Allow for rest and relaxation

The Leaving Cert is a marathon, but even marathon runners take breaks. When sixth-year students come to Jigsaw anxious, we often review their weekly schedule. If they’ve replaced downtime or sleep with more study hours, we suggest they reverse it.

We make it clear to parents that we recommend students ring-fence time in their schedule to do their extracurricular things. The things that up until now have been what keeps them well and makes them feel good about themselves. These could be socialising with friends, sport, community activities or just watching a movie.  Research shows a positive link between sport participation and academic achievement.

Keep them nourished

One of the most helpful things you can do is have a hot meal on the table for them at the same time every evening. Stock the fridge with healthy snacks. Sugar might give them an energy boost but it will be followed by a crash in concentration and it will affect their sleep. You can also make sure they’re staying hydrated.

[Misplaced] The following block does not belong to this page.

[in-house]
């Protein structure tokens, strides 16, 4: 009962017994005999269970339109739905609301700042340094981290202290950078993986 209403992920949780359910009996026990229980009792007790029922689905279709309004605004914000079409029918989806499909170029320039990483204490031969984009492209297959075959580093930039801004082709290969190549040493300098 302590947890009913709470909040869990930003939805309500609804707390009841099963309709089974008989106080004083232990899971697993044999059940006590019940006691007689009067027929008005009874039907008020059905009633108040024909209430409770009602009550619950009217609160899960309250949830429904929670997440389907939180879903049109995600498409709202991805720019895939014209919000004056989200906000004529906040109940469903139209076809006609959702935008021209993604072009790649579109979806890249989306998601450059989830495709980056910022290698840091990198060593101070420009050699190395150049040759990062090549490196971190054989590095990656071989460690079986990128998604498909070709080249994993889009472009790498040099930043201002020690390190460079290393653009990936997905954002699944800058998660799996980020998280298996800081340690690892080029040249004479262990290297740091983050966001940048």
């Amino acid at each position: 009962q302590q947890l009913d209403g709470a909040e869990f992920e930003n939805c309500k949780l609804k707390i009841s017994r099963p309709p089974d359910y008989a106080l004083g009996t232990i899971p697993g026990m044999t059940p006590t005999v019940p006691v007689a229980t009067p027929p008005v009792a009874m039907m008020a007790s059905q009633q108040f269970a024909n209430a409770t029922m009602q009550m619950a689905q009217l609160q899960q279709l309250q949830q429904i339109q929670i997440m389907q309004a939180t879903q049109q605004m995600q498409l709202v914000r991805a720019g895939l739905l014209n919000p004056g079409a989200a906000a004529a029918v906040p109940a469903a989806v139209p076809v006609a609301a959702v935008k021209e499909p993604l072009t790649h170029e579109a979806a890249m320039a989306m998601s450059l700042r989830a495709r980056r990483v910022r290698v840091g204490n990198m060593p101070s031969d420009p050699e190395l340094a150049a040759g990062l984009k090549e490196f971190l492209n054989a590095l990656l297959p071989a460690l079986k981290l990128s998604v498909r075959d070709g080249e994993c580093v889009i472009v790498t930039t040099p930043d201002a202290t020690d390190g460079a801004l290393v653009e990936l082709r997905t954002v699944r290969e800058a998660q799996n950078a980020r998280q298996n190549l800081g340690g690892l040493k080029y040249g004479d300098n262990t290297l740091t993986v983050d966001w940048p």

Keep a routine

Young people will be determined to live and manage as independently as they can, but you can set up conditions that they’ll thrive in. So keep a regular routine with meals, wake and sleep times.

Check that there are opportunities for the family to connect too, like over a meal a few times a week. Routines will help them sleep. We can’t overstate the importance of sleep, it is essential for them to be able to commit what they studied and learned that day into memory.

Exam season is not an easy time for anyone in the family; coach or player. As much as you can, give your teen a break if they get snappy and short-tempered. Remember your son or daughter is going through an extremely stressful time in their life. It is probably the most stressful thing that’s ever happened to them so far.

Your job as a parent is contain your own anxieties and help your teen contain and manage theirs. And of course, to be that encouraging and supportive voice cheering them on from the sidelines.